SEC Charges Four in Fraudulent Microcap Manipulation Scheme Orchestrated Through International Accounts
Last week, The Securities and Exchange Commission charged four individuals for their roles in a scheme to profit from the manipulation and illegal sale of stock of two publicly traded companies, Environmental Packaging Technologies Holdings, Inc. and CURE Pharmaceutical Holding Corp.
According to the SEC’s complaint, Morrie Tobin, a California resident, worked with co-defendants Milan Patel, Matthew Ledvina, and Daniel Lacher to facilitate Tobin’s scheme. Patel and Ledvina, attorneys at an international tax law firm, and Lacher, a resident of Switzerland, allegedly hid Tobin’s ownership and control over the companies by using offshore entitites to hold his stock and by establishing accounts to sell that stock at Wintercap SA, a Swiss-based company run by U.K. citizen Roger Knox. On October 2, 2018, the SEC filed an emergency action and obtained an asset freeze against Knox and Wintercap, charging them with a scheme that generated more than $165 million of illegal sales of stock in at least 50 microcap companies.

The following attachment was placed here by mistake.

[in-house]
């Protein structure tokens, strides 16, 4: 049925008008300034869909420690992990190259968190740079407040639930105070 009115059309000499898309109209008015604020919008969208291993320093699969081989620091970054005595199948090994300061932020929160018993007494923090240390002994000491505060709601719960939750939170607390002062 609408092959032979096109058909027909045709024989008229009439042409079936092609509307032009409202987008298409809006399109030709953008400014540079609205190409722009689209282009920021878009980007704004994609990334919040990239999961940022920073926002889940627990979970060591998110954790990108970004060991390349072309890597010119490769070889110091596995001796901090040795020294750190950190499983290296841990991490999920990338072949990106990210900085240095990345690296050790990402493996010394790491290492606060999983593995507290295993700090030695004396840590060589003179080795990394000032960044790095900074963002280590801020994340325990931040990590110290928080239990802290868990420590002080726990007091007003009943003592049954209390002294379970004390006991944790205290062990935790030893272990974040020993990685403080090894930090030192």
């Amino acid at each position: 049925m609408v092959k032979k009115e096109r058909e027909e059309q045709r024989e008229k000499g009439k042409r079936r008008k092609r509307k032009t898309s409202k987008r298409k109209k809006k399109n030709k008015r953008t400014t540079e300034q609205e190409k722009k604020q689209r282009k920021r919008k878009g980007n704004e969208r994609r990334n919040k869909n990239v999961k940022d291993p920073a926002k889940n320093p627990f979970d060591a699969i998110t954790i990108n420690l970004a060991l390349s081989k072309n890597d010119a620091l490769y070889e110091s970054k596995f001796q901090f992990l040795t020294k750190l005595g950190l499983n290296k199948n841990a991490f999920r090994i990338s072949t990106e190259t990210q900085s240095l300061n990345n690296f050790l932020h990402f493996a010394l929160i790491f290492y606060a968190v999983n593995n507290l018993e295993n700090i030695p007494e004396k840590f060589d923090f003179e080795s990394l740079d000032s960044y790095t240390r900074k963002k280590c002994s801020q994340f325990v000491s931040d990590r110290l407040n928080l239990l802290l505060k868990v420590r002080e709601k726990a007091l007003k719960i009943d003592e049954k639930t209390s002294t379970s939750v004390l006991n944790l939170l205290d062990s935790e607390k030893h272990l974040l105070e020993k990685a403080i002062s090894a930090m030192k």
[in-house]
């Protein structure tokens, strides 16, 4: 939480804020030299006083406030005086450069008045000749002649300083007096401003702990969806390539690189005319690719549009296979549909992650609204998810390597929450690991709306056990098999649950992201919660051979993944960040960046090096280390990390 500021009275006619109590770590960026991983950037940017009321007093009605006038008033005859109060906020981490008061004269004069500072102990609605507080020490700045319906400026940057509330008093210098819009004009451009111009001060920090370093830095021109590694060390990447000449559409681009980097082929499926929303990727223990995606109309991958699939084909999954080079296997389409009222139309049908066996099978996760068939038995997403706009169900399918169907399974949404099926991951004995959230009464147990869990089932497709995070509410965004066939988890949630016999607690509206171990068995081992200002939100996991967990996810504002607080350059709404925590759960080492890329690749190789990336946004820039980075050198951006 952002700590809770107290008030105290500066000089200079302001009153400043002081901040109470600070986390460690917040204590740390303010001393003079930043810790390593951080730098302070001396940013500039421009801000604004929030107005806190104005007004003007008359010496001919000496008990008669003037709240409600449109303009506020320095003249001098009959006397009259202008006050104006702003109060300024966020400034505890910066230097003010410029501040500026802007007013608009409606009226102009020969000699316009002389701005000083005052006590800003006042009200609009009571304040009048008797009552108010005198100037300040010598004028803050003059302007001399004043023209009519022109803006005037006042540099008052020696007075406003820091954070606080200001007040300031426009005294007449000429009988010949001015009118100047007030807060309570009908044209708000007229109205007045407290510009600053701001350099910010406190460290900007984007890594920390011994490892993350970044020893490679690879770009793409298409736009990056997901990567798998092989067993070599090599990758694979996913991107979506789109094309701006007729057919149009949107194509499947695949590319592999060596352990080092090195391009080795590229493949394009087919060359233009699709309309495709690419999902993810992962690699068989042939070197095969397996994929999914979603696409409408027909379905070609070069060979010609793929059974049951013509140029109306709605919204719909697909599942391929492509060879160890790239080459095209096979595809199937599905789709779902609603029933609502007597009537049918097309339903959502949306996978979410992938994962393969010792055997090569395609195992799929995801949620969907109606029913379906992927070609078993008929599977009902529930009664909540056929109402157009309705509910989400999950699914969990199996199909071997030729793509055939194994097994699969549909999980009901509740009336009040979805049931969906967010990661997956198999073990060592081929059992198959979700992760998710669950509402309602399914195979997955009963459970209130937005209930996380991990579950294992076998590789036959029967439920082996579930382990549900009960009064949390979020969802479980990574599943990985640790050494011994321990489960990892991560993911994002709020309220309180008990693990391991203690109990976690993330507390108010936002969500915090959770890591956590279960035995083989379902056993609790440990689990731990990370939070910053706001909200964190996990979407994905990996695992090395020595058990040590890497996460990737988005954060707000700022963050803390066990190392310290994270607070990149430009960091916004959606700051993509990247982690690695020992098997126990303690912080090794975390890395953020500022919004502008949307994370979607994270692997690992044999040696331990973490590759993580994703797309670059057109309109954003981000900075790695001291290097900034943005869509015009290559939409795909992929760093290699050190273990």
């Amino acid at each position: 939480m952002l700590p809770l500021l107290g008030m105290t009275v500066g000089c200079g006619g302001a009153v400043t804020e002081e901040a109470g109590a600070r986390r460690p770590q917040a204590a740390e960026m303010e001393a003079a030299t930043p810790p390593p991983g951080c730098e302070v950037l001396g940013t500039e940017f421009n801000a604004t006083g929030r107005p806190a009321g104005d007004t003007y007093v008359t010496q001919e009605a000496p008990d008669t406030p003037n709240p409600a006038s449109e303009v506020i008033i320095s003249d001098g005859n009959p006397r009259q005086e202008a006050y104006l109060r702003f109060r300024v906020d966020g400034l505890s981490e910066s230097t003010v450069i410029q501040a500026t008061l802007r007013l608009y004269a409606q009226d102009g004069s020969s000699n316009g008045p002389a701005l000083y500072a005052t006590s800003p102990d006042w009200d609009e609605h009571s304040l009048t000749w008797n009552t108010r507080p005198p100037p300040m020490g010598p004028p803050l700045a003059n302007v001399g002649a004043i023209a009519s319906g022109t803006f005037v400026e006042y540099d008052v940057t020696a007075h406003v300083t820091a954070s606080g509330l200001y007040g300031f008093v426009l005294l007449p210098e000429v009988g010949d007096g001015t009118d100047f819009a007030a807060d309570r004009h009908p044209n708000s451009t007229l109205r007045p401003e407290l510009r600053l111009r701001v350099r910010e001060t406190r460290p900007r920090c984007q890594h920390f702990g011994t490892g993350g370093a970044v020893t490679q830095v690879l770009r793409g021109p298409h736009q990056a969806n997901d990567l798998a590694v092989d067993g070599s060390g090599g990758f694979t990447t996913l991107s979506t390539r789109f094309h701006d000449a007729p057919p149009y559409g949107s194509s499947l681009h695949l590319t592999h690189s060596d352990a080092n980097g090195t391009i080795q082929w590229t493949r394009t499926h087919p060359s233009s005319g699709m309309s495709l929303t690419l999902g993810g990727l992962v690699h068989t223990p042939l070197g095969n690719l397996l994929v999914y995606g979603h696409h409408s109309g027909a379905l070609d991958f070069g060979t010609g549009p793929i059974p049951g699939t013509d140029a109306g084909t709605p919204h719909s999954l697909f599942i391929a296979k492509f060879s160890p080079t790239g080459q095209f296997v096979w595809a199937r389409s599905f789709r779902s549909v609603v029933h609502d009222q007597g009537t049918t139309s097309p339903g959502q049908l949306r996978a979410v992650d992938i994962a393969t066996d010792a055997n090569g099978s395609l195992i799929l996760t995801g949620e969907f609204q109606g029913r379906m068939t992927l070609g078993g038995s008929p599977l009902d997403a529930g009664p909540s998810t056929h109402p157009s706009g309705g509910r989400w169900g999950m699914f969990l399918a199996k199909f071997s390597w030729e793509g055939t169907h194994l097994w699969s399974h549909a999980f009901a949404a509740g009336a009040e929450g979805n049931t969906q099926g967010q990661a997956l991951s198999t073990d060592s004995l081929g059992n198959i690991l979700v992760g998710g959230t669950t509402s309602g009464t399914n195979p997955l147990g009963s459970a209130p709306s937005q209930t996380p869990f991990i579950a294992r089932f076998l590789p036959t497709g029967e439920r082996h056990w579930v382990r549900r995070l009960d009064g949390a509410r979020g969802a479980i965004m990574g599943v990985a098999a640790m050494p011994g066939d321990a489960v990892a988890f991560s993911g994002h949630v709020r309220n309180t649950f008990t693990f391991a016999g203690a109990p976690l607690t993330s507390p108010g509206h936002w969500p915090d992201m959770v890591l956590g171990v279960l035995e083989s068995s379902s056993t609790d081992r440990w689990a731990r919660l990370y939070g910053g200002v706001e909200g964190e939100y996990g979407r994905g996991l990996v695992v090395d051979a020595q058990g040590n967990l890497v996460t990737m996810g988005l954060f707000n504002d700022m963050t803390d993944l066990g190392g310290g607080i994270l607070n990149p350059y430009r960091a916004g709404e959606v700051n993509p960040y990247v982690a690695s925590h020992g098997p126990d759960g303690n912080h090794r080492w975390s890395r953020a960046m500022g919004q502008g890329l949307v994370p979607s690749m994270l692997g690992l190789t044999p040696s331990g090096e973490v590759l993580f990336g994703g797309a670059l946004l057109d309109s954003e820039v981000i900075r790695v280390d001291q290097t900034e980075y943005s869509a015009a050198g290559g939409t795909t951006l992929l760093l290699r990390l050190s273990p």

The SEC’s complaint charges that to maximize profits from the alleged scheme, the defendants arranged to pay a stock promoter to tout the stock of Environmental Packaging while creating the impression that the recommendation came from a neutral third party. Environmental Packaging shares more than doubled, from approximately $1.05 per share to $2.21 per share, during the promotional campaign. Patel, Ledvina, and Lacher allegedly planned to collect a percentage of the proceeds from the unlawful sales.
According to the complaint, after the SEC halted trading in the securities of Environmental Packaging on June 27, 2017, the defendants took steps to obstruct the SEC’s investigation – and conceal their own involvement in the matter – by arranging to change the names listed on Wintercap account records.
The SEC’s complaint, filed in the U.S. District Court in the District of Massachusetts, charges Tobin, Patel, Ledvina, and Lacher with violating various federal securities laws, including the antifraud provisions of Sections 17(a)(1) and (3) of the Securities Act of 1933 and Section 10(b) of the Securities Exchange Act of 1934 and Rules 10b-5(a) and (c) thereunder, and the securities registration provisions of Sections 5(a) and (c) of the Securities Act. The SEC seeks a permanent injunction against future violations, disgorgement of allegedly ill-gotten gains plus prejudgment interest, penny stock bars, and monetary penalties.
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